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In over a century of existence, the Tour has extended its distance and passed through the whole country. Almost 3,500 kilometers are now covered each year in the first three weeks of July, with 22 teams of 8 cyclists. The 176 competitors criss-cross the most beautiful roads of France in 23 days, over 21 stages. More than a third of France’s departments are passed through, on a route that changes each year.
The first ever Tour de France took place in 1903. It had just six stages – Paris-Lyon, Lyon-Marseille, Marseille-Toulouse, Toulouse-Bordeaux, Bordeaux-Nantes and Nantes-Paris – and 60 cyclists at the start line. At the time, the brave cycled up to 18 hours at a stretch, by day and night, on roads and dirt tracks. By the end, they’d managed 2,300 kilometers. Must have had some tight calves!
Mountain events are often the most famous and hotly contested. Spectators watch in awe as the riders attack the passes and hit speeds of 100 km/h. In the Pyrenees and the Alps, the Galibier and Tourmalet ascents are legendary sections of the Tour, worthy of a very elegant polka dot jersey for the best climber…
In terms of the number of victories per nation, France comes out on top, with 36 races won by a French cyclist. In second place is Belgium with 18 wins, and in third is Spain with 12. The darling of the Tour remains Eddy Merckx, holding the record of 111 days in the yellow jersey. This Belgian won 5 times the Great Loop as Jacques Anquetil, Bernard Hinault and Michael Indurain.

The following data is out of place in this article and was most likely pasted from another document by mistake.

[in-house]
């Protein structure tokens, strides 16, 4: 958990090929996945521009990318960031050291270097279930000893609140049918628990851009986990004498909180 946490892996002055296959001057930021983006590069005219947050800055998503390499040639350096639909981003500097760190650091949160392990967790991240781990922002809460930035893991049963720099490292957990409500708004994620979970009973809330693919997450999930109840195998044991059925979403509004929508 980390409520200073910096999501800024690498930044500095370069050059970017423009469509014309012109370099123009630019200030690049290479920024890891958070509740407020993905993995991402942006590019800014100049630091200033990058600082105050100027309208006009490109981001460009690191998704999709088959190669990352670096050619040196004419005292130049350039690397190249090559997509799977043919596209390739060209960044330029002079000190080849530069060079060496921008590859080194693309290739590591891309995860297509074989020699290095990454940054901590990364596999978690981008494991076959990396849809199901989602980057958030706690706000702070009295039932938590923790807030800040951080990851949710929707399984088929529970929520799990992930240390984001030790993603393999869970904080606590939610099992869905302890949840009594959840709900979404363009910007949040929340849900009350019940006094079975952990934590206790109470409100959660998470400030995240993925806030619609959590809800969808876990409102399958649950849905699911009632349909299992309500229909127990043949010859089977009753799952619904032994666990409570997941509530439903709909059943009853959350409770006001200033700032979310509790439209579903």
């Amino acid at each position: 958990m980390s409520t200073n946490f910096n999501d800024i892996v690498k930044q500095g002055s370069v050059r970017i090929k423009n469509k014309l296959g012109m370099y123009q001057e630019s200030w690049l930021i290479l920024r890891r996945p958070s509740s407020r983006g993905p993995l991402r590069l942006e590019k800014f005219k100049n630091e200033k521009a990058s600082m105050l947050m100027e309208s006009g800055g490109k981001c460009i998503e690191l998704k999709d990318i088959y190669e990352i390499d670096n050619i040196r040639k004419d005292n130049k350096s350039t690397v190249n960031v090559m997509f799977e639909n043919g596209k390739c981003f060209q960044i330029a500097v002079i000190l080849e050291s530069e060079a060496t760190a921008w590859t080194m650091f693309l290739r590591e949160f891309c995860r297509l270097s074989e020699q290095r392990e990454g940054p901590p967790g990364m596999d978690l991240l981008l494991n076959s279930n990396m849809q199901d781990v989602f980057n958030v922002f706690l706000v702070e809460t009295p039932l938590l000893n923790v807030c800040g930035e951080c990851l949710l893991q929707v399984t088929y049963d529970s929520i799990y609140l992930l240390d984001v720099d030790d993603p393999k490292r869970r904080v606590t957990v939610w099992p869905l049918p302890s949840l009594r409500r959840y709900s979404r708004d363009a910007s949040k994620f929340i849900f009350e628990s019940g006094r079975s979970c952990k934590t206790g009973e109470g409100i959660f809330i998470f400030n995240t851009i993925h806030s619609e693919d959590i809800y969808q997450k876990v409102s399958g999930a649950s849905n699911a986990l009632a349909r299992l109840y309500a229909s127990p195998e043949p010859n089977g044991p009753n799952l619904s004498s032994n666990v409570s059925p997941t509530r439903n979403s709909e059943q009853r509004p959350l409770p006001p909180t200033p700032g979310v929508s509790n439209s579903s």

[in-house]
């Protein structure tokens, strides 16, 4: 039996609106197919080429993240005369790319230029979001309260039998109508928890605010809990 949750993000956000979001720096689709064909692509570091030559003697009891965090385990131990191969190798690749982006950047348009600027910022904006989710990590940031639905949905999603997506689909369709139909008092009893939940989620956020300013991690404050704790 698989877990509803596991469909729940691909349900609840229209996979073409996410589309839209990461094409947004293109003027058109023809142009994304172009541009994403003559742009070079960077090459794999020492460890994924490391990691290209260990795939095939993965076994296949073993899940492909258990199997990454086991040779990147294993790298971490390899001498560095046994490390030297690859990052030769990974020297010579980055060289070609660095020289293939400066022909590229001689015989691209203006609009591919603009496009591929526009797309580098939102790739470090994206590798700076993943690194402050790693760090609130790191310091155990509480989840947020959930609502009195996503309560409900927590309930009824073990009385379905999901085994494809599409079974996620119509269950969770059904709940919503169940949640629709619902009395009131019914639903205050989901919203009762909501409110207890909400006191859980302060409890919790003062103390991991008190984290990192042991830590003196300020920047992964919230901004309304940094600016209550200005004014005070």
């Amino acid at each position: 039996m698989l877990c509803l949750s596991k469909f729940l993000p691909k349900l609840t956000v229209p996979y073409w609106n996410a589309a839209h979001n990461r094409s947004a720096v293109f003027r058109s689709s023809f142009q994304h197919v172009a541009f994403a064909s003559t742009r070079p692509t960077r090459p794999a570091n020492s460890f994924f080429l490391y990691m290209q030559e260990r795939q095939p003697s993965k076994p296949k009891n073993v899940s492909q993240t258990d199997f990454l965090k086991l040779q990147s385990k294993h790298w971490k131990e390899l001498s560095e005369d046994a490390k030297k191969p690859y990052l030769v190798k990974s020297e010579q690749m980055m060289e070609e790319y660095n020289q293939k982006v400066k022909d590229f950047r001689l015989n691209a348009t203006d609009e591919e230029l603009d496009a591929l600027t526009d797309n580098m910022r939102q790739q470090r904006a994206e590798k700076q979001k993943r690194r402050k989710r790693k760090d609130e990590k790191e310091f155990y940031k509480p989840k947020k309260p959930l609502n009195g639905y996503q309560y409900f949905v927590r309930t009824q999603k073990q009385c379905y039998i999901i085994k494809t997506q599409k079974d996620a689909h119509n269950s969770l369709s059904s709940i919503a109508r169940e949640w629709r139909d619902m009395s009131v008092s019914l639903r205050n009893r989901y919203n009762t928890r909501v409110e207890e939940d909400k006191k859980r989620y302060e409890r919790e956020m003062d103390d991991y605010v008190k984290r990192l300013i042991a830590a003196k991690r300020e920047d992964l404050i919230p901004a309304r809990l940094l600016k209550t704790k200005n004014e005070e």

The yellow jersey is worn by the race winner in the general classification (calculated by adding up the times from each individual stage). This tradition goes back to 1919. It has nothing to do with the July sunshine or the sunflower fields along the roads; it was simply the colour of the pages of newspaper L’Auto, which was creator and organiser of the competition at the time.
As in 2011, this year’s Grand Départ of the Tour de France will take place from the island of Noirmoutier in Vendée. The peloton will join the mainland by taking the famous Passage du Gois, a four-kilometre road that becomes submerged in the water at high tide. Latecomers beware!
The Tour de France is the third major world sporting event after the Olympic Games and the World Cup, covered by 600 media and 2,000 journalists. The race is broadcast in 130 countries by 100 television channels over 6,300 hours, and is followed by 3.5 billion viewers.
Each year the Tour departs from a different city, whether in France or in a neighbouring country. Since 1975, the triumphal arrival of the cyclists has always taken place across a finish line on Paris’ Champs-Élysées. It’s a truly beautiful setting for the final sprint.
Seen from the sky and filmed by helicopters or drones, the Tour route resembles a long ribbon winding its way through France’s stunning landscapes: the groves of Normandy, the peaks of the Alps, the shores of Brittany and the beaches of the Côte d’Azur. In 2017, it was the Izoard pass in Hautes-Alpes that was elected the most beautiful stage, at an altitude of 2,361 metres. Which one gets your vote?
Find out more on the official Tour de France site: https://www.letour.fr